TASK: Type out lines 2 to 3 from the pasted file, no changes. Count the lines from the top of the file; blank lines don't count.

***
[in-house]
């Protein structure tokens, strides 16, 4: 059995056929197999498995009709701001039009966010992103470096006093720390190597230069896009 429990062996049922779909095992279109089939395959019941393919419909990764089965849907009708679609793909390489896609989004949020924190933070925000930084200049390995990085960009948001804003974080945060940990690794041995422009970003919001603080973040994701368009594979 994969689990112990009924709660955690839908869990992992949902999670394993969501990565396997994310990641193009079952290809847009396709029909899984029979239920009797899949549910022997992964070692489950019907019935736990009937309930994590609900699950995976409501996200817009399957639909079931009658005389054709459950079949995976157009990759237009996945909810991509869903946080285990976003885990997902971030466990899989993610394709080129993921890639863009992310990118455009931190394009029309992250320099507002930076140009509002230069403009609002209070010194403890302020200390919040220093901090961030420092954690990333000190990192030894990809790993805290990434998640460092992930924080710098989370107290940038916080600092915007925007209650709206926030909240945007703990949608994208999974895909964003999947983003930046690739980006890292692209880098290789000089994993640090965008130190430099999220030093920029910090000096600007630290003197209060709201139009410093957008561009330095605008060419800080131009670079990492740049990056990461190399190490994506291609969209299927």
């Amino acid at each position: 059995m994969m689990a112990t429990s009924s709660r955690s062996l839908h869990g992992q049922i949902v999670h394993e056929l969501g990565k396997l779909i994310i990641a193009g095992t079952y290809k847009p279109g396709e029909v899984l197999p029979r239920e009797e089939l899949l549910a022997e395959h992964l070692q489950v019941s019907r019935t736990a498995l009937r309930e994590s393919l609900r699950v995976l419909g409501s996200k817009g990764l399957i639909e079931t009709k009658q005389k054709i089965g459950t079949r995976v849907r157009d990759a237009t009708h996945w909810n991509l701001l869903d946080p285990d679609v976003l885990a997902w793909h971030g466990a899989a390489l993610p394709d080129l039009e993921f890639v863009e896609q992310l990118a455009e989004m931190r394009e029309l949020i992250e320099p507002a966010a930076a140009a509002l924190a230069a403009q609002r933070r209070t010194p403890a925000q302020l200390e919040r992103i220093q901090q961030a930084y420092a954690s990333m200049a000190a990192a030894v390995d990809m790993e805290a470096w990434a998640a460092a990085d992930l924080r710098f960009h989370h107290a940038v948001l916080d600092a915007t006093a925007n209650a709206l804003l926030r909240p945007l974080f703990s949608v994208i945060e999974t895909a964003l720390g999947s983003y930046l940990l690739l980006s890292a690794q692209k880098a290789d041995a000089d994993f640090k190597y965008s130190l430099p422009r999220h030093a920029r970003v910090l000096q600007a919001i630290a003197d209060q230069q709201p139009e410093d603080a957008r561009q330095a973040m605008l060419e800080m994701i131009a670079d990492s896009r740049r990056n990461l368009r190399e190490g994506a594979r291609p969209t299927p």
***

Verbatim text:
């Protein structure tokens, strides 16, 4: 059995056929197999498995009709701001039009966010992103470096006093720390190597230069896009 429990062996049922779909095992279109089939395959019941393919419909990764089965849907009708679609793909390489896609989004949020924190933070925000930084200049390995990085960009948001804003974080945060940990690794041995422009970003919001603080973040994701368009594979 994969689990112990009924709660955690839908869990992992949902999670394993969501990565396997994310990641193009079952290809847009396709029909899984029979239920009797899949549910022997992964070692489950019907019935736990009937309930994590609900699950995976409501996200817009399957639909079931009658005389054709459950079949995976157009990759237009996945909810991509869903946080285990976003885990997902971030466990899989993610394709080129993921890639863009992310990118455009931190394009029309992250320099507002930076140009509002230069403009609002209070010194403890302020200390919040220093901090961030420092954690990333000190990192030894990809790993805290990434998640460092992930924080710098989370107290940038916080600092915007925007209650709206926030909240945007703990949608994208999974895909964003999947983003930046690739980006890292692209880098290789000089994993640090965008130190430099999220030093920029910090000096600007630290003197209060709201139009410093957008561009330095605008060419800080131009670079990492740049990056990461190399190490994506291609969209299927």
């Amino acid at each position: 059995m994969m689990a112990t429990s009924s709660r955690s062996l839908h869990g992992q049922i949902v999670h394993e056929l969501g990565k396997l779909i994310i990641a193009g095992t079952y290809k847009p279109g396709e029909v899984l197999p029979r239920e009797e089939l899949l549910a022997e395959h992964l070692q489950v019941s019907r019935t736990a498995l009937r309930e994590s393919l609900r699950v995976l419909g409501s996200k817009g990764l399957i639909e079931t009709k009658q005389k054709i089965g459950t079949r995976v849907r157009d990759a237009t009708h996945w909810n991509l701001l869903d946080p285990d679609v976003l885990a997902w793909h971030g466990a899989a390489l993610p394709d080129l039009e993921f890639v863009e896609q992310l990118a455009e989004m931190r394009e029309l949020i992250e320099p507002a966010a930076a140009a509002l924190a230069a403009q609002r933070r209070t010194p403890a925000q302020l200390e919040r992103i220093q901090q961030a930084y420092a954690s990333m200049a000190a990192a030894v390995d990809m790993e805290a470096w990434a998640a460092a990085d992930l924080r710098f960009h989370h107290a940038v948001l916080d600092a915007t006093a925007n209650a709206l804003l926030r909240p945007l974080f703990s949608v994208i945060e999974t895909a964003l720390g999947s983003y930046l940990l690739l980006s890292a690794q692209k880098a290789d041995a000089d994993f640090k190597y965008s130190l430099p422009r999220h030093a920029r970003v910090l000096q600007a919001i630290a003197d209060q230069q709201p139009e410093d603080a957008r561009q330095a973040m605008l060419e800080m994701i131009a670079d990492s896009r740049r990056n990461l368009r190399e190490g994506a594979r291609p969209t299927p």